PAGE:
... Increasing land competition and marketization has been documented in >40 African countries and recent research points to farm sizes shrinking rapidly and land values surging in many rural areas (Jayne et al., 2016(Jayne et al., , 2014Wineman & Jayne, 2018). Factors accelerating land competition vary regionally and include local population growth, land grabs and investment by foreign corporations, increasing prevalence of midscale commercial and investment owners, and changing national policies pertaining to agriculture and land tenure (Hall, 2011;Hall et al., 2017;Smith et al., 2010). ...
... Large-sized farmers hold more than 60 % of the total land area in Nepal. Similar patterns are observed in many other developing countries of Asia and Africa (Central Bureau of Statistics, 2013; Sugden et al., 2016;Government of India, 2016;Jayne et al., 2016;Anseeuw et al., 2016;Sitko and Chamberlin, 2016;Thapa et al., 2019). Some public programs, such as land consolidation, have been implemented to establish medium-sized or large-sized farm units by merging small-sized farmers' lands for the purpose of enhancing their economic scale, productivity and food security (Thapa and Niroula, 2008;Sugden et al., 2020). ...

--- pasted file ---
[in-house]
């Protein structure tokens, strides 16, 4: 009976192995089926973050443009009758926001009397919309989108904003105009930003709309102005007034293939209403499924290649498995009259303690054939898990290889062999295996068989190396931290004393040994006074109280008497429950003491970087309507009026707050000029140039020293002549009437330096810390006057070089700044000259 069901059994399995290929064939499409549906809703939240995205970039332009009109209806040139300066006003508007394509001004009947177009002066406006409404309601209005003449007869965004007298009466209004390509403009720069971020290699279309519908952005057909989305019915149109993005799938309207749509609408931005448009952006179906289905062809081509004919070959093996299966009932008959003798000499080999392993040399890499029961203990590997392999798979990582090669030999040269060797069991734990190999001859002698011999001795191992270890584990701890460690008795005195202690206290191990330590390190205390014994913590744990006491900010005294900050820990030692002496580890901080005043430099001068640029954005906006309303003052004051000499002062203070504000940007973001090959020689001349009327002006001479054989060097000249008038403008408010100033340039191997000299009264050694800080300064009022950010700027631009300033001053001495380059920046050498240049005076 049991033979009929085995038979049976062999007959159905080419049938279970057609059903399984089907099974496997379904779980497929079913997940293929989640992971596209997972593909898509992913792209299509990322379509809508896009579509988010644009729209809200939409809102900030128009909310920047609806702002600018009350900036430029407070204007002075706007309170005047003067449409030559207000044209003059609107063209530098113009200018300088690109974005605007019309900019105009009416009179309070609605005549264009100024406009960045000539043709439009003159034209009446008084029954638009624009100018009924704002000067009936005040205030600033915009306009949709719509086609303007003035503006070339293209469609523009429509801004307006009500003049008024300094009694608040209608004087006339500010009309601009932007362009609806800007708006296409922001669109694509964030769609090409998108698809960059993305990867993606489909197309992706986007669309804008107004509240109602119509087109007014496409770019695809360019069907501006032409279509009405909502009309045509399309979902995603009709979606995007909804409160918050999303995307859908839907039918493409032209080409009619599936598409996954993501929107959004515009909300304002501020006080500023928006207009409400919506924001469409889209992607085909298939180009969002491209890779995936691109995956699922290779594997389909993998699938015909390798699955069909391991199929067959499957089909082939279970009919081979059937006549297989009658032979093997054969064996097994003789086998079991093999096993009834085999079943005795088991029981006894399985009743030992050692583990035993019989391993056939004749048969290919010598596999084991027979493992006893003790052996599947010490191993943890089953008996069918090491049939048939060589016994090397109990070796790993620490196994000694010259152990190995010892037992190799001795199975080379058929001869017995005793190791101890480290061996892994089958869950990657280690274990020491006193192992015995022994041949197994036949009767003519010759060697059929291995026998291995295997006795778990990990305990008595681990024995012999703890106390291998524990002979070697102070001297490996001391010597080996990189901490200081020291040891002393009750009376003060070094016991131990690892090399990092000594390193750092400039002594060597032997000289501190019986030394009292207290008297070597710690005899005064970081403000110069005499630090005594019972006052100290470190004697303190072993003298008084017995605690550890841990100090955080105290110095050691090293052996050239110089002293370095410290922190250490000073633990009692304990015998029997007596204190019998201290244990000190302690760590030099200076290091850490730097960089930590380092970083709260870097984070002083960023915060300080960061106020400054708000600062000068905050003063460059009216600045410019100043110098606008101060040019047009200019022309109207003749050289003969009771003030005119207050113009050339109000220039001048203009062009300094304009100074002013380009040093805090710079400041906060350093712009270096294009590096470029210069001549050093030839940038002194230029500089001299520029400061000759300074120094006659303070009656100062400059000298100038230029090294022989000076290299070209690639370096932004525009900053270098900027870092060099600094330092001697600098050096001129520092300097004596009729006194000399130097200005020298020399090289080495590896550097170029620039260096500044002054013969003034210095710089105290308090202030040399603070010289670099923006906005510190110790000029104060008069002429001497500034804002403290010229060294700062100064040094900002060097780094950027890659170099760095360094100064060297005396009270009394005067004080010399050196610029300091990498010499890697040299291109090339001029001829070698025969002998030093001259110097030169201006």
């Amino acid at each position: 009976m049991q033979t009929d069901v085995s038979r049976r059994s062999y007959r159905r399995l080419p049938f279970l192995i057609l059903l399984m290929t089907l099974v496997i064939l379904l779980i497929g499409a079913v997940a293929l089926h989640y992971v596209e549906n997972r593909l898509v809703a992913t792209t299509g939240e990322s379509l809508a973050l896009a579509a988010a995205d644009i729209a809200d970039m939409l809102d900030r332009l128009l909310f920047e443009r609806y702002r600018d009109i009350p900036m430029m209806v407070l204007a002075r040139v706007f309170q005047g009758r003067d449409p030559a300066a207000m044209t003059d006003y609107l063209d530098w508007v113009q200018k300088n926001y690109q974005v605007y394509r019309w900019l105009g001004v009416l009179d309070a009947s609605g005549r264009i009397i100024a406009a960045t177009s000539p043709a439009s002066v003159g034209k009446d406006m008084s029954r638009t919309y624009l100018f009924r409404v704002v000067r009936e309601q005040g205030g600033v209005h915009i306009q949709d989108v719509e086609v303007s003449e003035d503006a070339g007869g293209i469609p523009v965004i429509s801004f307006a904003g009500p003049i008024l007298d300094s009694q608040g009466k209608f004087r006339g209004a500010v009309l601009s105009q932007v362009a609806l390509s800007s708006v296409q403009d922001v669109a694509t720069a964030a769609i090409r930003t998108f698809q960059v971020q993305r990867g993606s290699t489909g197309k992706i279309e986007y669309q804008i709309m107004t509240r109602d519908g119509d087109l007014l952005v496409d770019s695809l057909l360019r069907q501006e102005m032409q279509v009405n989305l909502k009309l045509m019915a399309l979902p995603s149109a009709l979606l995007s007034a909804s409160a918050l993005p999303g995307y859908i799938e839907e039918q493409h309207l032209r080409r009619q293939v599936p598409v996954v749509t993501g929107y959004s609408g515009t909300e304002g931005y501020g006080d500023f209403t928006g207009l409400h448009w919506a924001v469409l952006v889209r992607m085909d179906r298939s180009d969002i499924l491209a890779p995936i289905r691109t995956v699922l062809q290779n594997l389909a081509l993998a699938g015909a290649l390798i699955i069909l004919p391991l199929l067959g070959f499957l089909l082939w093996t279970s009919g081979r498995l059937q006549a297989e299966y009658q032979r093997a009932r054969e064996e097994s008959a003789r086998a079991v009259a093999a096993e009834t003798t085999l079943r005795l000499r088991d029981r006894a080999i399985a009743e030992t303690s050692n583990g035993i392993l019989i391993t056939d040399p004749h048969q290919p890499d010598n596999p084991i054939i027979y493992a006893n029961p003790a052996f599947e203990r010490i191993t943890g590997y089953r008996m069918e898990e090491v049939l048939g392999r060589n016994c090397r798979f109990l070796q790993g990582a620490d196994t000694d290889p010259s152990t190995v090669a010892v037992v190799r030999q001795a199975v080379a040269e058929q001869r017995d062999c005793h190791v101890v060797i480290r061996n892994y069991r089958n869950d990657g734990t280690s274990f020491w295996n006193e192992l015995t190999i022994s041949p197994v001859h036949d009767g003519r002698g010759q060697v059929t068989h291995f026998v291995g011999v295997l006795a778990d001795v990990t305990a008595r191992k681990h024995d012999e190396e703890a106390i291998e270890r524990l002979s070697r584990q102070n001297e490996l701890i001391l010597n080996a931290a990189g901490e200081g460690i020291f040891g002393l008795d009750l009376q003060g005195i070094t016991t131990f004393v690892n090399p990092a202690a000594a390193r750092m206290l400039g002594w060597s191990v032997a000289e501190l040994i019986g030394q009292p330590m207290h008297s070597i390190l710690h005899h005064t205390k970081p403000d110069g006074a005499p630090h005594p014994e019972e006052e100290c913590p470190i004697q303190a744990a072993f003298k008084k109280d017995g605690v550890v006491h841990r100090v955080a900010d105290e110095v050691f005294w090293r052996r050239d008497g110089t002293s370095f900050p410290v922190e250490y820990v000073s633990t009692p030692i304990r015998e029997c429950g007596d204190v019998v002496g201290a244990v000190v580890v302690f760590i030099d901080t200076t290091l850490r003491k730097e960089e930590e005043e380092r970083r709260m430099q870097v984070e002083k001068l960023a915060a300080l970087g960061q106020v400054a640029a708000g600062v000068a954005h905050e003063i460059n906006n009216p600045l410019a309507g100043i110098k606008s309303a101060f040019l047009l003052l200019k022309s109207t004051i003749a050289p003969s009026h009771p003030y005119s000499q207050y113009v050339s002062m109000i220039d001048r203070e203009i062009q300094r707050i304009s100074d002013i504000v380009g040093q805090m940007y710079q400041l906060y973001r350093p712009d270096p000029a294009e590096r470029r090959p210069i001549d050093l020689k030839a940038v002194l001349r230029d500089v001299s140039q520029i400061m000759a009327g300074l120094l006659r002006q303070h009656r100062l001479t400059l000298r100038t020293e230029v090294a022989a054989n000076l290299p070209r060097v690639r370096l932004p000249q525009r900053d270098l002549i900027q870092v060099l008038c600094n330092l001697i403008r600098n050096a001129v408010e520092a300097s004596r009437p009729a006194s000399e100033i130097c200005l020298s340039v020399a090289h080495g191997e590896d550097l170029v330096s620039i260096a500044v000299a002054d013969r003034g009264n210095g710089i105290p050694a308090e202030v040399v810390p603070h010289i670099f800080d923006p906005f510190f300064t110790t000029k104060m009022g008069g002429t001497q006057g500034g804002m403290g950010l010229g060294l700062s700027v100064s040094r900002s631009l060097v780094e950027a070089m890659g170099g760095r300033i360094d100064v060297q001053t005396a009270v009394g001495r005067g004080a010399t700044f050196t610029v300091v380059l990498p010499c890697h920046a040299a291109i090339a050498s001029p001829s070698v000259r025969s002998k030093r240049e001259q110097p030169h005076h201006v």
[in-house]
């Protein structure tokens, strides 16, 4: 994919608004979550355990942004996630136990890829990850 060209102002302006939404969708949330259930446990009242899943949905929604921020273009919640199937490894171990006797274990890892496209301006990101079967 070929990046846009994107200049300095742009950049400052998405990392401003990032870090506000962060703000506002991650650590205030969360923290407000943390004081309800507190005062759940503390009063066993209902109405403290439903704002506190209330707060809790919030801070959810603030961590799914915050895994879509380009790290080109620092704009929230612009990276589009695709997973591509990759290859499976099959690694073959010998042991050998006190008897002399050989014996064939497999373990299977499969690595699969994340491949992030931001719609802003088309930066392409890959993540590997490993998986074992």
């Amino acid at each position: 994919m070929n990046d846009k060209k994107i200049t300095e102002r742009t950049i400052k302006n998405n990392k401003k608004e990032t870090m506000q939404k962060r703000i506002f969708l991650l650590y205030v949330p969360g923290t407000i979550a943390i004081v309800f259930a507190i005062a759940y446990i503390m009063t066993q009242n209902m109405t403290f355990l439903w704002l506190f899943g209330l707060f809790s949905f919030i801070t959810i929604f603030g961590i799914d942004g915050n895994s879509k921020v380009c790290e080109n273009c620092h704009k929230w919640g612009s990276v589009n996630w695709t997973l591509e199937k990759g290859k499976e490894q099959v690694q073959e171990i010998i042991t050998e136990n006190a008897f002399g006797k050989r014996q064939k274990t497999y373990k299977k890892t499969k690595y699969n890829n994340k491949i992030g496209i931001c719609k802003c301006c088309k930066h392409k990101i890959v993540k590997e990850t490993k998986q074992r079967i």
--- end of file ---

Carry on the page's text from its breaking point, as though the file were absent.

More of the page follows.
Article
Farm size and climatic perceptions are important economic and cognitive factors for farmers’ activities. However, little is known about how these factors are related to farmers’ responsiveness to climate change. This research addresses what matters for farmers’ responses to climate change, hypothesizing that farm size, climatic perceptions and the interplay between the two are key determinants. We conduct a questionnaire survey with 1000 farmers in Nepal, collecting data on their adaptation responses, farm size, climatic perceptions and sociodemographic information. With the data, the statistical analysis is conducted by employing an index to reflect the farmers’ effective adaptation responses. The results reveal that farmers take adaptations as the farm size becomes small, or when they have good climatic perceptions & social networks with other farmers. The results also show that small-sized farmers tend to adapt much more in response to their climatic perceptions than large-sized farmers. Overall, this research suggests that agriculture may be losing responsiveness to climate change, as large-sized farmers become dominant by holding a majority of land in developing countries. Thus, it is advisable to reconsider the tradeoff between productivity and responsiveness to climate change regarding farm size as well as how large-sized farmers can be induced to adapt through their cognition, policies, social networking and technology for food security. Link for free download (for few weeks only): https://lnkd.in/gy93yuw8